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Mexican Citizens In California Could Play Key Role In Country's Upcoming Election

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mexico election
A view of the presidential debate is being projected on a wall at the Tlatelolco Cultural Centre in Mexico City, Mexico, on June 2, this year, as part of the third and final presidential debate in Mexico, where Claudia Sheinbaum, candidate for the presidency of Mexico for the MORENA party; Xochitl Galvez, candidate for the Fuerza y Corazon por Mexico coalition; and Jorge Maynez, candidate for the Movimiento Ciudadano party, are present.  (Photo by Gerardo Vieyra/NurPhoto via Getty Images)

Here are the morning’s top stories on Wednesday, May 22, 2024: 

  • Next month, voters will go to the polls in Mexico to select the country’s next president. The election is already historic because the two leading candidates, Claudia Sheinbaum and Xóchitl Gálvez are women. The election will also be notable because of the likely record number of Mexican citizens living in California and the rest of the U.S. who will cast ballots. 
  • Republican Assemblyman Vince Fong won a special election Tuesday to complete the remainder of the term of ousted House Speaker Kevin McCarthy. A McCarthy protege who was also endorsed by former President Donald Trump, Fong defeated fellow Republican and Tulare County Sheriff Mike Boudreaux in the race for the 20th Congressional District. The two will square off again in November, with the winner serving a full two-year term in the district. 
  • On Tuesday, the California Supreme Court heard arguments in a case that could have a profound impact on app-based companies like Uber and Lyft as well as on their drivers. Proposition 22, which was passed by voters four years ago, allowed gig companies to reclassify workers as self-employed contractors, rather than employees. Now the state Supreme Court will decide whether to uphold the law, strike it down or strip out part and leave the rest intact.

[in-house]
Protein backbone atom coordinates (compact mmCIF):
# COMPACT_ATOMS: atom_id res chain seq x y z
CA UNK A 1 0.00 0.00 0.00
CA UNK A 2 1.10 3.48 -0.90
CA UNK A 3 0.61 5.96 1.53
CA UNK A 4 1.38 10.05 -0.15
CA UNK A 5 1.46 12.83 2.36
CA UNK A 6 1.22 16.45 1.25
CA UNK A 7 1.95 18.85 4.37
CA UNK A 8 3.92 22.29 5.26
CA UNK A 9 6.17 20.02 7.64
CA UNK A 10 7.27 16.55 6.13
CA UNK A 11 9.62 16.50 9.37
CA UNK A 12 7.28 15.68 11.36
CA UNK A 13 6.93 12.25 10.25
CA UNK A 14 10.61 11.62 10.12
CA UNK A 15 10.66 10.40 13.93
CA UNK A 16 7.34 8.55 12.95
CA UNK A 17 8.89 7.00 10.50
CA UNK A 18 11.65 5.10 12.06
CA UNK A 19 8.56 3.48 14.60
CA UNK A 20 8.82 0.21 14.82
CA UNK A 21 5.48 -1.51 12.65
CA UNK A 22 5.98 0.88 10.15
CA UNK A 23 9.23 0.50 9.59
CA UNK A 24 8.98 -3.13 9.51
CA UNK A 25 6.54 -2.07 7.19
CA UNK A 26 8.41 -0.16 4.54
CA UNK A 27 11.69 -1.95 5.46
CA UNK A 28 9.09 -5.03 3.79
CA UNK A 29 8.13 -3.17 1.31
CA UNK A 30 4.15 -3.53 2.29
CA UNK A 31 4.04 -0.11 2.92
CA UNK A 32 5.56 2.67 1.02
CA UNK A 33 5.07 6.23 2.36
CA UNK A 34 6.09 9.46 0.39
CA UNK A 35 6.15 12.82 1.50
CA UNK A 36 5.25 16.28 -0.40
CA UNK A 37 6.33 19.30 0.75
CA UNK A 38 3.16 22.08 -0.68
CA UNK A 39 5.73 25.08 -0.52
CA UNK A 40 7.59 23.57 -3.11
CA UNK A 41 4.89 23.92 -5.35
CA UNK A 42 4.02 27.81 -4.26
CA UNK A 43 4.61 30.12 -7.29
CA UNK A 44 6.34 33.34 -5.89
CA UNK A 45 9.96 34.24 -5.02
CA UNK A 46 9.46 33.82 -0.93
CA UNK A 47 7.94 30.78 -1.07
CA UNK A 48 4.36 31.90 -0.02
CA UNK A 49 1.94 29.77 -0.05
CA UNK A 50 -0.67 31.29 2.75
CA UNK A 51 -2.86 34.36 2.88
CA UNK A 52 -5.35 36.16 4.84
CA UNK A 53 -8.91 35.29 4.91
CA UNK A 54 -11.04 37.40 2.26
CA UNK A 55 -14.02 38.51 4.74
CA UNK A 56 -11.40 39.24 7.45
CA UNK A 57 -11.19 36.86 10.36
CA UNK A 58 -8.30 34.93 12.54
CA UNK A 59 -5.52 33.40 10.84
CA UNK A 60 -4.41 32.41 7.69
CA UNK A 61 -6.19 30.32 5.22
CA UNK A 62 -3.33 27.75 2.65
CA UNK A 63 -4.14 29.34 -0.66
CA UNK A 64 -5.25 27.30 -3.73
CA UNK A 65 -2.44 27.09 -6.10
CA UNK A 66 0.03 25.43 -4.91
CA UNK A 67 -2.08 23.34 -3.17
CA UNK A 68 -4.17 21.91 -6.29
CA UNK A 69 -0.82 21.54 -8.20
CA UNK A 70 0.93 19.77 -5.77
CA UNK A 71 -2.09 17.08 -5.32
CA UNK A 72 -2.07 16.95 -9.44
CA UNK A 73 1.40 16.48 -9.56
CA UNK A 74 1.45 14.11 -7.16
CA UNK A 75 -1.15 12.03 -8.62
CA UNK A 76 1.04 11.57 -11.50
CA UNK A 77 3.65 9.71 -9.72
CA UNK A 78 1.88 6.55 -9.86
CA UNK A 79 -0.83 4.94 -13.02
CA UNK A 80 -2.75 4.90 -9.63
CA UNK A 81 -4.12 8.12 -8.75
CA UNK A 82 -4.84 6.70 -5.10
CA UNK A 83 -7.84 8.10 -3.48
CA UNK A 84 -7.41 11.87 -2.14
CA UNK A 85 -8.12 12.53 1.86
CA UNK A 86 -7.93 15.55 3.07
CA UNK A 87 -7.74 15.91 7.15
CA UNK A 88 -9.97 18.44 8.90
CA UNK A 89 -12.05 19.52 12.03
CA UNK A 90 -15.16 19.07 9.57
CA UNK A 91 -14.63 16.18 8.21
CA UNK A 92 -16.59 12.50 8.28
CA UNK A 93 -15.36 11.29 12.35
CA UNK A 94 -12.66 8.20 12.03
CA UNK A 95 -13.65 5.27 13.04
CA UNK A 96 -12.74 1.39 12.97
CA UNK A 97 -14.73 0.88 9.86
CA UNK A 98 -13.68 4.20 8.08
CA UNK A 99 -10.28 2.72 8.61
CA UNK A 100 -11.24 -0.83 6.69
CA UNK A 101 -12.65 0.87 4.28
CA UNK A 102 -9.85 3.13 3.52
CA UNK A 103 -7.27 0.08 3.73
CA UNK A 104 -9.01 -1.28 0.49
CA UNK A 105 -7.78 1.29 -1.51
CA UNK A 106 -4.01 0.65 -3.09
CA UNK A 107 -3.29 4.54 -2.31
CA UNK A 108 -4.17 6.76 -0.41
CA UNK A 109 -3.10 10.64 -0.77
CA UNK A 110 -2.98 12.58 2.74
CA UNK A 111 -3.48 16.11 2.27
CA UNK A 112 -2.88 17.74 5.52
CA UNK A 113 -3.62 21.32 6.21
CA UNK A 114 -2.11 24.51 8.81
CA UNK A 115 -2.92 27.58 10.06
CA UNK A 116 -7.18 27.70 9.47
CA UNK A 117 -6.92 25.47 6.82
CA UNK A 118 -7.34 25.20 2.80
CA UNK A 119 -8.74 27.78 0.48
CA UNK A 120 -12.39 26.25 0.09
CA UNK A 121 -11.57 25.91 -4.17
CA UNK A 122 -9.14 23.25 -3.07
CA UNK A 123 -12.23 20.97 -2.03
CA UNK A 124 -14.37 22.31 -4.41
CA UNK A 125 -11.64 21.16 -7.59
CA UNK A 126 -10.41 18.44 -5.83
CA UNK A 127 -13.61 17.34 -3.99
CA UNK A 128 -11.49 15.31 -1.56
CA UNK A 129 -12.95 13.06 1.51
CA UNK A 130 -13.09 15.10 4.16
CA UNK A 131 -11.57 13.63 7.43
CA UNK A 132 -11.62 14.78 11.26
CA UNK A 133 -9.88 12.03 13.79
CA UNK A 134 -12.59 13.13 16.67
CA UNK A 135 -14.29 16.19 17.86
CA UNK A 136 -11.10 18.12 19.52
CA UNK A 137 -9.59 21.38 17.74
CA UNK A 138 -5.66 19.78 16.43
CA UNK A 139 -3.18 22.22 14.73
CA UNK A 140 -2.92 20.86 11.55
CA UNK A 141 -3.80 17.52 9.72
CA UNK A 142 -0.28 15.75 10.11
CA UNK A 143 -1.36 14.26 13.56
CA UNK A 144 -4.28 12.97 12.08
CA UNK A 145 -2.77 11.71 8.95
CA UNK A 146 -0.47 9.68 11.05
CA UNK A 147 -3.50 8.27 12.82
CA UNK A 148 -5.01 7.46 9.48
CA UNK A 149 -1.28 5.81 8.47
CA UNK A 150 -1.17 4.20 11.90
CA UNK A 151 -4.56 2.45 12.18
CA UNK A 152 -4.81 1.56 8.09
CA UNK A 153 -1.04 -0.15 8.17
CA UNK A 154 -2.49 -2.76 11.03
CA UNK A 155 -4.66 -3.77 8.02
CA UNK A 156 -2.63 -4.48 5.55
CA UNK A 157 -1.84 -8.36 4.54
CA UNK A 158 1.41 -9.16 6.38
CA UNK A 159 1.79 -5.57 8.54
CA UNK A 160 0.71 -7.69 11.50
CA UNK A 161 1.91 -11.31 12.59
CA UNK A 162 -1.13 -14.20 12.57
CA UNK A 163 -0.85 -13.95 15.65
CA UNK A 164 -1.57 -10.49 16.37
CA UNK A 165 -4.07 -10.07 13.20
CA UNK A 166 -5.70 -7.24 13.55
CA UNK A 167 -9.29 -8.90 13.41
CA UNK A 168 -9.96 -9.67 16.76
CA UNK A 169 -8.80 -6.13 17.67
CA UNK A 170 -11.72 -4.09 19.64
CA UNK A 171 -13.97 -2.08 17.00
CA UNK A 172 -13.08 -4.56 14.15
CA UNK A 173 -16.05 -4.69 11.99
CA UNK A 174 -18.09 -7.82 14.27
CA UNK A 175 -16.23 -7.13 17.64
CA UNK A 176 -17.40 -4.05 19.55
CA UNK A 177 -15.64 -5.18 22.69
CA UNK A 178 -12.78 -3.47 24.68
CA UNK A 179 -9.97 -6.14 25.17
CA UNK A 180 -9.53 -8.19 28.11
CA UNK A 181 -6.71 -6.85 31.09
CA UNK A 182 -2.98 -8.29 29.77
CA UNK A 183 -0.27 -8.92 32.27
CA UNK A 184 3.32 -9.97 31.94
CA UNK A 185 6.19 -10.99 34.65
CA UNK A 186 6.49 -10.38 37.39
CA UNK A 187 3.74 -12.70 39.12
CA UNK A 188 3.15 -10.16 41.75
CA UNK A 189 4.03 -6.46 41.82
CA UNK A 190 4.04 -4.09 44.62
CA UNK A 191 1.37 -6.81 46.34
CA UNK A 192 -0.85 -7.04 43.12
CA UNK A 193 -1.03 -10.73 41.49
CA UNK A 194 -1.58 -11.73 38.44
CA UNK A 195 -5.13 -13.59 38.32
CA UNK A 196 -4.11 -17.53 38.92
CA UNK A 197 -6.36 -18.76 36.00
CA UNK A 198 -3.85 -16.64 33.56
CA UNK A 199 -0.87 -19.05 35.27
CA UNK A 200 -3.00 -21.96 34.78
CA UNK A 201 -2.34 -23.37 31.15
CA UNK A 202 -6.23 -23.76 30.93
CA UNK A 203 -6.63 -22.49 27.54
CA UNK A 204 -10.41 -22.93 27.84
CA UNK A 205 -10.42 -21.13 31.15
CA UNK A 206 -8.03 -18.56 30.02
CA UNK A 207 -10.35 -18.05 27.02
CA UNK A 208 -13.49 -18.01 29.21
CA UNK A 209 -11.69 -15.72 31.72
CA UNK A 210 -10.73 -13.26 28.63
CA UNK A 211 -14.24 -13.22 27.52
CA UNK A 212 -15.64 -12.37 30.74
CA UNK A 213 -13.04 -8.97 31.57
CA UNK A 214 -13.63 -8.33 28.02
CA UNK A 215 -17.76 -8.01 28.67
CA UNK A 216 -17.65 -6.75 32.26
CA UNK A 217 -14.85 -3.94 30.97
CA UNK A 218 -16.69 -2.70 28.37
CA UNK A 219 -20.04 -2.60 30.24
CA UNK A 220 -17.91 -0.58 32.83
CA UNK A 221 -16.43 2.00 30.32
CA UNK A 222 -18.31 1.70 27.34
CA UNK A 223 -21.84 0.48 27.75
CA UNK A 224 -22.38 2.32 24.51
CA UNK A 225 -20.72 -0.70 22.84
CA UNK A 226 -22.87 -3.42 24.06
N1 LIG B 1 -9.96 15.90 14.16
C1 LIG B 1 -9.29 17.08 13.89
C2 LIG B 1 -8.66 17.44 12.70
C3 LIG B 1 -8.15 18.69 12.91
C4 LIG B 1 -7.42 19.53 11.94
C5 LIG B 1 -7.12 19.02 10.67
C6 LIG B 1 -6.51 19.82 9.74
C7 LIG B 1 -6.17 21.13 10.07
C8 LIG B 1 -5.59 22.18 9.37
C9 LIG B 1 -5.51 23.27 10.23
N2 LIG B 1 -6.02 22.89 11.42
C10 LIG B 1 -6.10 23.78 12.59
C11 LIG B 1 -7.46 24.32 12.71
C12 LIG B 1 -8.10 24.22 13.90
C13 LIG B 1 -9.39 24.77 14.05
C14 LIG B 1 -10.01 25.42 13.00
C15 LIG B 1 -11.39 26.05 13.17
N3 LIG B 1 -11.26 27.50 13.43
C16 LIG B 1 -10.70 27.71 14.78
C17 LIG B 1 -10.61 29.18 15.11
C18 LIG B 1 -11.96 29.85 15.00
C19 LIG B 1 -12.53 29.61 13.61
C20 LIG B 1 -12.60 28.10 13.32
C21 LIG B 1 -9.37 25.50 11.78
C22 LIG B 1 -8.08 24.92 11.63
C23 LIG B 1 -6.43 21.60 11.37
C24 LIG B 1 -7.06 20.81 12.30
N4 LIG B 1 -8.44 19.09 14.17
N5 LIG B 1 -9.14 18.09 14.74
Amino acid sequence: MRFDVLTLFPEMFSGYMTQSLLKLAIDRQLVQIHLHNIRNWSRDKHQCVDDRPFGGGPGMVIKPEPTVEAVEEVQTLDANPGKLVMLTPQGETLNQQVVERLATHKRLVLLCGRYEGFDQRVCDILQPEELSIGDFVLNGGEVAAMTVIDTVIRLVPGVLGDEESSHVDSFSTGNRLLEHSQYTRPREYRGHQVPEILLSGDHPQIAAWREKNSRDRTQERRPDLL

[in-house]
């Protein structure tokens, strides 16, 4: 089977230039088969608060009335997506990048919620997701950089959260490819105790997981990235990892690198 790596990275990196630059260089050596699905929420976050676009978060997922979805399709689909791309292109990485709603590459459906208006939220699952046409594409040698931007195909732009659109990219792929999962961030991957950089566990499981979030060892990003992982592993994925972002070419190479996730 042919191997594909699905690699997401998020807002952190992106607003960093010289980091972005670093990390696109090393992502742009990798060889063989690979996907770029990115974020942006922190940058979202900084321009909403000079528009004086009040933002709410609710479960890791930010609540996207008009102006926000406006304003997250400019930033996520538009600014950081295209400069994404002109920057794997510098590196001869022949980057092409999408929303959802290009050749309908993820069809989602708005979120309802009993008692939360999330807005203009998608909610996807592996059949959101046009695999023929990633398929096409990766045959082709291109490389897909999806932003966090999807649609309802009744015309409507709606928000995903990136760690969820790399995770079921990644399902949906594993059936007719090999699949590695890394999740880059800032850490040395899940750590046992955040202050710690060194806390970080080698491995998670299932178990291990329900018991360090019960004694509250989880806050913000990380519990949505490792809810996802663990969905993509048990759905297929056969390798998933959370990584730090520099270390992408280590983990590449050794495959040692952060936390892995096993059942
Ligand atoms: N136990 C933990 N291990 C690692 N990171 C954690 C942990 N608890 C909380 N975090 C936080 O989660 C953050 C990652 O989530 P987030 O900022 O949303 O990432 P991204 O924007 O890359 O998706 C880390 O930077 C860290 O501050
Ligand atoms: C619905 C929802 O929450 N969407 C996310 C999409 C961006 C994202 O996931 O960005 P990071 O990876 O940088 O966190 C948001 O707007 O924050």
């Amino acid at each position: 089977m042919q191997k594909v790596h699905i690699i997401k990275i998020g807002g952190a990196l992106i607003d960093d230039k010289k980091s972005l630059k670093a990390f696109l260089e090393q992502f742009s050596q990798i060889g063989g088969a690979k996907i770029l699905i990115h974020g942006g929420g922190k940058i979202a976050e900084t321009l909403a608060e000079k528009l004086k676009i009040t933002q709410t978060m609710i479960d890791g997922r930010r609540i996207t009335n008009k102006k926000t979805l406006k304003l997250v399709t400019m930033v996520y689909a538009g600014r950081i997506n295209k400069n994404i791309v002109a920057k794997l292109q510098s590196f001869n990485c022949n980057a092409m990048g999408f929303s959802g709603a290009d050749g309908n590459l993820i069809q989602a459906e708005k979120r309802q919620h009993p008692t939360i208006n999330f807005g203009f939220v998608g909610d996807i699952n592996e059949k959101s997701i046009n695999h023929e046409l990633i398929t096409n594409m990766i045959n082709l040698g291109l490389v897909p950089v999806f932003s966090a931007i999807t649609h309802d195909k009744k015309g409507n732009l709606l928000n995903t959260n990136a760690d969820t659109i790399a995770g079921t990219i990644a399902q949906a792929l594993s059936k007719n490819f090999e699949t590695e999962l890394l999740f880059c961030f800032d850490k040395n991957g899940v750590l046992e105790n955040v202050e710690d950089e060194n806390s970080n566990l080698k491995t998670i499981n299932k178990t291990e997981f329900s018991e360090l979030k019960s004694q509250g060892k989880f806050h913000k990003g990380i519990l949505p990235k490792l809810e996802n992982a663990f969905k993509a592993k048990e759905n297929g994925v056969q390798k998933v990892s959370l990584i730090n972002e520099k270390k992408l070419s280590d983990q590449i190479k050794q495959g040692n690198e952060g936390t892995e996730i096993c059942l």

With Mexico’s Election Coming Up, Californians Could Play A Role In Deciding The Winner

Mexico’s presidential election takes place on June 2. The election is historic, as both of Mexico’s front-running presidential candidates are women, Claudia Sheinbaum and Xóchitl Gálvez. And more than 20,000 different positions are at stake, from the presidency to the entire federal congress, along with several local races.

In California and across the United States, Mexican citizens are taking part in the election process.  There are about 12 million people who were born in Mexico who now live in the U.S. and are eligible to vote in the election.

 The number of people voting abroad has grown steadily, and this year there could be a record turnout.  

Republican Assemblyman Wins Special Election In Central Valley District

Vince Fong, a California State Assembly member backed by former President Donald Trump, won a special election Tuesday to complete the remainder of the term of former U.S. House Speaker Kevin McCarthy, which runs through January.


Fong defeated fellow Republican and Tulare County Sheriff Mike Boudreaux in the 20th Congressional District, in the state’s Central Valley farm belt.

The two will face off once again in November, but this time, the winner will serve a full two-year term.

Fate of Gig Workers’ Benefits Now Up to the State Supreme Court

Based on their line of questioning, California Supreme Court justices seemed to be reaching for a compromise as they heard oral arguments Tuesday in the long-running legal saga over whether gig workers should be considered independent contractors or employees.

Proposition 22, the gig industry-backed initiative that 58% of state voters passed in 2020, has been mired in a legal back-and-forth since it became law — including being ruled unconstitutional by a Superior Court judge before being upheld by a state appeals court. Uber, Lyft, DoorDash, Instacart and other companies have used the law to treat their drivers and delivery workers in California as independent contractors, not as employees.

The specific question before the state’s highest court is whether Prop. 22 conflicts with the state Legislature’s constitutional power to enforce a complete workers’ compensation system.

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